In an increasingly competitive market, creating an influential company culture is steadily making its way up the list of priorities for employers and job seekers alike.
From a candidate’s perspective, being aware of how businesses differentiate themselves can help you decide where to grow both professionally and personally.
From a business perspective, cultivating good culture has proven time and time again a useful instrument in overall business strategy. And as Peter Drucker, renowned Austrian-American management consultant, describes it:
“Culture eats strategy for breakfast.”
For millennials, more so than any other modern generation, company culture is a deciding factor in their job search.
But what is company culture, and how does it impact working life?
What Is Company Culture?
Company culture is a combination of values, objectives, attitudes and behaviours.
It should serve the purpose of aligning employees with a mission and ensuring that everyone stays focused and motivated. Very importantly, it should create a safe space where open and honest conversations can be had and where people feel valued and genuinely listened to.
67% of employees believe their culture is positive, and 66% believe it positively impacts their work every day.
However, company cultures differ from one organisation to the next. And it can look very different depending on factors such as; role requirements, personality hires, flexible working and senior management.
Despite these differences, one thing should remain the same. An employee should feel that their needs and goals are in harmony with those of the organisation; that way, they’ll be that much more inspired to contribute.
Why Is It Important for Employees?
During the last few years, the conversation has changed around work life: it’s no longer about just getting a job, but about getting a job that you will love.
This goes beyond pay or the prestige of working in a particular industry or having an impressive title. Employees want to find real meaning in their work and a sense of identity in the companies that they're part of.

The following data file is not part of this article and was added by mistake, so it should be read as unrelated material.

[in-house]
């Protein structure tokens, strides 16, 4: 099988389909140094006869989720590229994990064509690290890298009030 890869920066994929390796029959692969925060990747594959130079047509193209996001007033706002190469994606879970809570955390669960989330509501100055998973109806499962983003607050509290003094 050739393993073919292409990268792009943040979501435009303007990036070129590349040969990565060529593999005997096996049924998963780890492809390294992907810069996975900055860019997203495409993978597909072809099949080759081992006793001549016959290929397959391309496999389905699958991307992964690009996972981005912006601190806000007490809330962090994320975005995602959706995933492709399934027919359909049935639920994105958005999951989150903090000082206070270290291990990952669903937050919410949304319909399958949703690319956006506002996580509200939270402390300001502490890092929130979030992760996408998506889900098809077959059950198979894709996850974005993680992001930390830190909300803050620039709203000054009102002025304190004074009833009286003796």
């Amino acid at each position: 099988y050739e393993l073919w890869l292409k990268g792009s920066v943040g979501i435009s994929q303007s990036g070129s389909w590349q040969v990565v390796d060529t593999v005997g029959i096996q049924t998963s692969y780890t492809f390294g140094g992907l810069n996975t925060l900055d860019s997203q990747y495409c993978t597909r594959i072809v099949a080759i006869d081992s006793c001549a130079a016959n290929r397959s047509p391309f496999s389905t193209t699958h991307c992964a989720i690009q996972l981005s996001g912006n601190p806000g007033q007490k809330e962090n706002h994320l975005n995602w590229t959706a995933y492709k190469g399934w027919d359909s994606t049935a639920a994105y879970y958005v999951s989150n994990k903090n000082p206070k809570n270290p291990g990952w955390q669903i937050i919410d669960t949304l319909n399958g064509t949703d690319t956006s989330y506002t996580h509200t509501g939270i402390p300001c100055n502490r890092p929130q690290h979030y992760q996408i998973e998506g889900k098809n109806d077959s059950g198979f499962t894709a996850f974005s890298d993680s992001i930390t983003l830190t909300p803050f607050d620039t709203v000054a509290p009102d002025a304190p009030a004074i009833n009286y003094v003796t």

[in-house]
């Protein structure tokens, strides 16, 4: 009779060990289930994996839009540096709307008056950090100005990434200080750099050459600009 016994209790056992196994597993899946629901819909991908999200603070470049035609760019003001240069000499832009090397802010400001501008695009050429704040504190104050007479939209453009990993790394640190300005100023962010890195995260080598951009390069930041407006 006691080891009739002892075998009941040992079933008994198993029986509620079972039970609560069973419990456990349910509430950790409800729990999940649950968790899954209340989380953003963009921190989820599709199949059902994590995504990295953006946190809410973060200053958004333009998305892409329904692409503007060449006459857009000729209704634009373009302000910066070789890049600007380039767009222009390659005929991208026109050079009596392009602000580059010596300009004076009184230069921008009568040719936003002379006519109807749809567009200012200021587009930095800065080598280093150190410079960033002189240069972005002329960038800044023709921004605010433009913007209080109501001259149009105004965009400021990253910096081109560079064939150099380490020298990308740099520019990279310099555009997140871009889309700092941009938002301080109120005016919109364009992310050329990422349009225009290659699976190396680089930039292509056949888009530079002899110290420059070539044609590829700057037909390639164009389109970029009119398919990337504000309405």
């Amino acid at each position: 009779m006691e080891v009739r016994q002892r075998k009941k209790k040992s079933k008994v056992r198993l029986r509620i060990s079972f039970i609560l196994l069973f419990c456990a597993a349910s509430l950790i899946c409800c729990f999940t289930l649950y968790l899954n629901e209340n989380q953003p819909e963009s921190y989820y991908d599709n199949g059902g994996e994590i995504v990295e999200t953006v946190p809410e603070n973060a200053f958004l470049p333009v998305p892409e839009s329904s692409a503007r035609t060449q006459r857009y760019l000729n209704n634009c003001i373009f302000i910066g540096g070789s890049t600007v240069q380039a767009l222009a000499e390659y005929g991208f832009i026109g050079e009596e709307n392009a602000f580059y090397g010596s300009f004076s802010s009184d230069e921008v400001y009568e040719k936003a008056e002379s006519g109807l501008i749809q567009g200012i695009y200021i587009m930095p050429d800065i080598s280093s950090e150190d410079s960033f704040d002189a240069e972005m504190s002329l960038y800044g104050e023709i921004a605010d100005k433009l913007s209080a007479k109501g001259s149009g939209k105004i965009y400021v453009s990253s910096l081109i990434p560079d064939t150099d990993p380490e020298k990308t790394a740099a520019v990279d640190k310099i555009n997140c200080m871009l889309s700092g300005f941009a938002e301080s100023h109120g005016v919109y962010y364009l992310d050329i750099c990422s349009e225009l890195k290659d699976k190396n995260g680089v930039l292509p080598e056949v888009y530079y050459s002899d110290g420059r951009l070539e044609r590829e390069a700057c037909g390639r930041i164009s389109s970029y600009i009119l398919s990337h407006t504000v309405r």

As such, although businesses operate under a profit motive, the demands of a new workforce and increased competition means that there needs to be a purpose beyond profit.
The rise of the millennial and gen Z workforce has emphasised company culture importance, with many influencing and shaping work within their own parameters.
One study conducted by Deloitte in May shows the importance of working culture to newer generations. Aspects such as ‘positive workplace culture, ‘meaning from work’, and ‘learning opportunities, are all reflective of this.
But rather than treating profit and healthy culture as opposites, some of today’s most influential businesses have acknowledged the deep connection between profit and purpose and have embedded this into their culture.
They have shaped their ethos to a concept that their teams strongly identify with and feel motivated by.
How to Determine Company Culture
Whether you’re fresh out of university or are a more experienced candidate, company culture is a crucial factor to consider in your search for a role.
Throughout an interview process, it’s just as essential to probe around culture as it is to understand the day-to-day of the job itself. Company trips, team building activities, away days or other social activities are a great way to strengthen relationships and make everyone feel appreciated, but they do not make up the culture of a company in themselves.
To find the best match, you need to go a few steps further and ask meaningful questions at the interview, for example:
Why do you like working here?
How collaborative are the different teams?
Is regular feedback encouraged?
How does the company celebrate achievements?
How does the team handle and overcome disagreement or conflict?
What learning and development opportunities are there for employees?
It doesn't matter if you have the same background as the people that you’re interviewing with or like to spend your free time in the same way. It’s about finding a team that is energised, focused and passionate and going into a nurturing environment that values talent, although companies can achieve these things in their distinctive ways.
In addition to doing your research and asking some key questions, listen to your instincts, and you’ll be one step closer to finding the right fit.